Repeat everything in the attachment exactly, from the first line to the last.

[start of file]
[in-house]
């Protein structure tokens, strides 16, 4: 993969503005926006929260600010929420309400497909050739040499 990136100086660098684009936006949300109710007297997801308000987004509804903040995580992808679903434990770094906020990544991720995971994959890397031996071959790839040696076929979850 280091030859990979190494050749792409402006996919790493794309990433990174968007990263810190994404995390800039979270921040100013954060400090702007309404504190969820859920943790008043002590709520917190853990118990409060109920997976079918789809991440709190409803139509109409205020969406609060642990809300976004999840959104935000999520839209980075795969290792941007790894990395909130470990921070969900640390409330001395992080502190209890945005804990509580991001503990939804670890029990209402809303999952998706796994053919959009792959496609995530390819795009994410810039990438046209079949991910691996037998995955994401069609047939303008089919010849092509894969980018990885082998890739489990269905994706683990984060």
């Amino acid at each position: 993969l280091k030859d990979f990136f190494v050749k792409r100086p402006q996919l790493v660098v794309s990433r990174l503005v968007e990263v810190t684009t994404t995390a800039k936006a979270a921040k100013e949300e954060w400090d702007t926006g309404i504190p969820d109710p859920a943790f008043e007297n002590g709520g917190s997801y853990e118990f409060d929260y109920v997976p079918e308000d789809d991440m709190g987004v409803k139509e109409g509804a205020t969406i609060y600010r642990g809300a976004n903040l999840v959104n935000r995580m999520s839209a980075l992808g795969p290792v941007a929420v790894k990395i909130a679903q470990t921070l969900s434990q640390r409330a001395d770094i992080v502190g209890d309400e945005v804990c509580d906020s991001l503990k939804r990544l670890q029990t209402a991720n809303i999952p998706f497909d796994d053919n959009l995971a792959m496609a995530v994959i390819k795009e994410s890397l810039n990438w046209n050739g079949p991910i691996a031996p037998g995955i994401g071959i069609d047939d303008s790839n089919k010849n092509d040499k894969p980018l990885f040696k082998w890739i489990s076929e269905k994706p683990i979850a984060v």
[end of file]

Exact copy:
[in-house]
């Protein structure tokens, strides 16, 4: 993969503005926006929260600010929420309400497909050739040499 990136100086660098684009936006949300109710007297997801308000987004509804903040995580992808679903434990770094906020990544991720995971994959890397031996071959790839040696076929979850 280091030859990979190494050749792409402006996919790493794309990433990174968007990263810190994404995390800039979270921040100013954060400090702007309404504190969820859920943790008043002590709520917190853990118990409060109920997976079918789809991440709190409803139509109409205020969406609060642990809300976004999840959104935000999520839209980075795969290792941007790894990395909130470990921070969900640390409330001395992080502190209890945005804990509580991001503990939804670890029990209402809303999952998706796994053919959009792959496609995530390819795009994410810039990438046209079949991910691996037998995955994401069609047939303008089919010849092509894969980018990885082998890739489990269905994706683990984060």
């Amino acid at each position: 993969l280091k030859d990979f990136f190494v050749k792409r100086p402006q996919l790493v660098v794309s990433r990174l503005v968007e990263v810190t684009t994404t995390a800039k936006a979270a921040k100013e949300e954060w400090d702007t926006g309404i504190p969820d109710p859920a943790f008043e007297n002590g709520g917190s997801y853990e118990f409060d929260y109920v997976p079918e308000d789809d991440m709190g987004v409803k139509e109409g509804a205020t969406i609060y600010r642990g809300a976004n903040l999840v959104n935000r995580m999520s839209a980075l992808g795969p290792v941007a929420v790894k990395i909130a679903q470990t921070l969900s434990q640390r409330a001395d770094i992080v502190g209890d309400e945005v804990c509580d906020s991001l503990k939804r990544l670890q029990t209402a991720n809303i999952p998706f497909d796994d053919n959009l995971a792959m496609a995530v994959i390819k795009e994410s890397l810039n990438w046209n050739g079949p991910i691996a031996p037998g995955i994401g071959i069609d047939d303008s790839n089919k010849n092509d040499k894969p980018l990885f040696k082998w890739i489990s076929e269905k994706p683990i979850a984060v």